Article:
Inferno of injustice in archway four

Inferno of injustice in archway four

185 hot-headed law students protest petition

The overheating of the Archway 4 Lecture Theatre is cause for concern, a sentiment echoed by many disgruntled students and teachers who are suffering in Archway 4’s record temperatures. According to Law Lecturer Andrew Geddes, “current heat problems in Archway 4 make it an environment in which teaching and learning are near impossible.” He described the situation as a “major impediment.” The environment is created by the hand of the University and affects “people who are meant to be academically our best and brightest – they can’t concentrate.”

Students reached for comment described Archway 4 as “suffocating,” “uncomfortably stuffy” and “sweaty.”

“On hot days it’s pretty bad, actually. If you get a jog on prior to the lecture it gets pretty hot up the back,” states another student.

This “ongoing problem” is largely caused by the structural nature of the theatre, Geddes says. “The Archway Theatres, especially Archway 4, appear to be designed in a way that there is no airflow … As the hot air accumulates in the theatre it rises up towards the back and doesn’t circulate at all. So we end up with lecture theatres that are incredibly hot and stuffy – the heating that’s turned on, even on cold days, heats the place up like a sauna.”

Class representative, Daniel Doughty, echoes Geddes’ sentiment: “there’s just no ventilation system to cool the place down.” This lack of fresh air has a direct effect on student concentration, argues Doughty. “It definitely affects our ability to learn. It’s difficult to focus on already complex material when we’re stewing in a sauna fuelled entirely by body heat.” In addition to failing concentration, Doughty also raises concerns about the short and long-term effects such a stuffy climate could have on student health. “It’s just that time of year when bugs are floating around; sticking us in a room hot-boxed with germs is making far too many students sick.”

Last week 185 200-level Law students signed a petition calling for improvements to the lecture theatre, stating the humid climate has “adversely affected [our] ability to concentrate on lectures and makes the hall extremely unpleasant.” This petition is to be sent to both the University’s Property Services and the Divisional Vice-Chancellor of Academics, in the hope that improvements will be made in the next renovations. While complaints have been laid with Property Services in the past, this student-led petition is the first to take an active stand in imploring the University to fix this problem. As Doughty states, “If the University wants to spend a great deal on the new facilities it has recently outlined, we only ask a very small portion of that is earmarked to maintain the current facilities that are still very much in use.”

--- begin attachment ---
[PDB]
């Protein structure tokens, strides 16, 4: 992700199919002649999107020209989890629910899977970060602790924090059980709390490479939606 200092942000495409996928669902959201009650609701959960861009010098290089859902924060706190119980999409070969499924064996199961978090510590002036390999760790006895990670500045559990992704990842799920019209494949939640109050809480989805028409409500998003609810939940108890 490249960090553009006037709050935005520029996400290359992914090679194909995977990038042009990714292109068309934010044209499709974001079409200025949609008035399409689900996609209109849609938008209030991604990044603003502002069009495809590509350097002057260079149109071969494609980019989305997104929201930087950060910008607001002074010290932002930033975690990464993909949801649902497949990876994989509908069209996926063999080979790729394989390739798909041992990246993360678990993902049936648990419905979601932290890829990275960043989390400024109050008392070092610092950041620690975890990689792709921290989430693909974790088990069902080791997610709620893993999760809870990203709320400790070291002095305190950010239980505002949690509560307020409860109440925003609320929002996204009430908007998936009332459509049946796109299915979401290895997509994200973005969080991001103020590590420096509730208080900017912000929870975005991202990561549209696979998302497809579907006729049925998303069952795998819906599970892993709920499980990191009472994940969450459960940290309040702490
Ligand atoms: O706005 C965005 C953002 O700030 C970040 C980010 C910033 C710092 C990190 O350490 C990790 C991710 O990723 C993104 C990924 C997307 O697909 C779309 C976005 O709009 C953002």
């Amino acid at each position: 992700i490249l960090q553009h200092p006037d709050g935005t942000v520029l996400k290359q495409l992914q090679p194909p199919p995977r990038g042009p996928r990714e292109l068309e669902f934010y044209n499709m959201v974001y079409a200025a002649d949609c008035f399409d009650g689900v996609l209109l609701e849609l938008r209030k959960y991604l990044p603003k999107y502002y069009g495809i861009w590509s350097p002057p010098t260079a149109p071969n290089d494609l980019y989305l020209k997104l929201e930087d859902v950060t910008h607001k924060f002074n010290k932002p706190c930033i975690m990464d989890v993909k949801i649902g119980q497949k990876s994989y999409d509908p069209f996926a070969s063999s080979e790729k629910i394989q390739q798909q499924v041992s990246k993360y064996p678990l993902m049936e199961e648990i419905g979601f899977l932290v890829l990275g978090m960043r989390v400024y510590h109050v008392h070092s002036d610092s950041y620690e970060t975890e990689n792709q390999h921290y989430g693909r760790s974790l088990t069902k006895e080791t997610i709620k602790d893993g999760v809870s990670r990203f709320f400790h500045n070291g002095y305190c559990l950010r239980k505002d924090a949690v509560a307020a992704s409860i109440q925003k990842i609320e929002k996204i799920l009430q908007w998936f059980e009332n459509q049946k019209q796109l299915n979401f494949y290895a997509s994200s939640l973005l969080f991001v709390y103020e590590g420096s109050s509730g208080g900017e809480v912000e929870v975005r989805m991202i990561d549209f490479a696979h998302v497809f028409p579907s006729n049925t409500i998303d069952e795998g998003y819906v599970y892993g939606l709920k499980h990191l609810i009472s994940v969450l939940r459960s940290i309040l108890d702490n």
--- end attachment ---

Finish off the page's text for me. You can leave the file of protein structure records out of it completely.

However, due to the difficulty of such renovations, and that improvements may only be made when the busy lecture theatre is not in use, change seems unlikely to come immediately. Geddes suggests merely installing an air-conditioning system would work wonders with fatigued students. “There’s no reason why a couple of grunty heat pumps couldn’t be stuck in there to do what they’re supposed to do.”

Archway Lecture Theatres hold 136 lecture hours per week. Archway 4 is used for 41 lecture hours per week, the most of the four Archway theatres. 200-Level Law makes up 12 of these hours per week, holding up to 250 students for two-hour blocks. This prolonged exposure to Archway’s stuffy environment poses a major problem for students. “Every time we enter the lecture theatre there is a collective groan about how hot it already is, and after two hours of lectures in a row it’s ridiculous” states Class Rep Oliver Allum.

Ultimately, this is an academic issue that should be taken seriously by the University, Geddes argues. “I can complain but it’s [the students] that are really suffering. It’s a big deal.” Critic’s attempts to contact Property Services before print were unsuccessful, as predicted.
This article first appeared in Issue 4, 2014.
Posted 2:59pm Sunday 16th March 2014 by Emily Draper.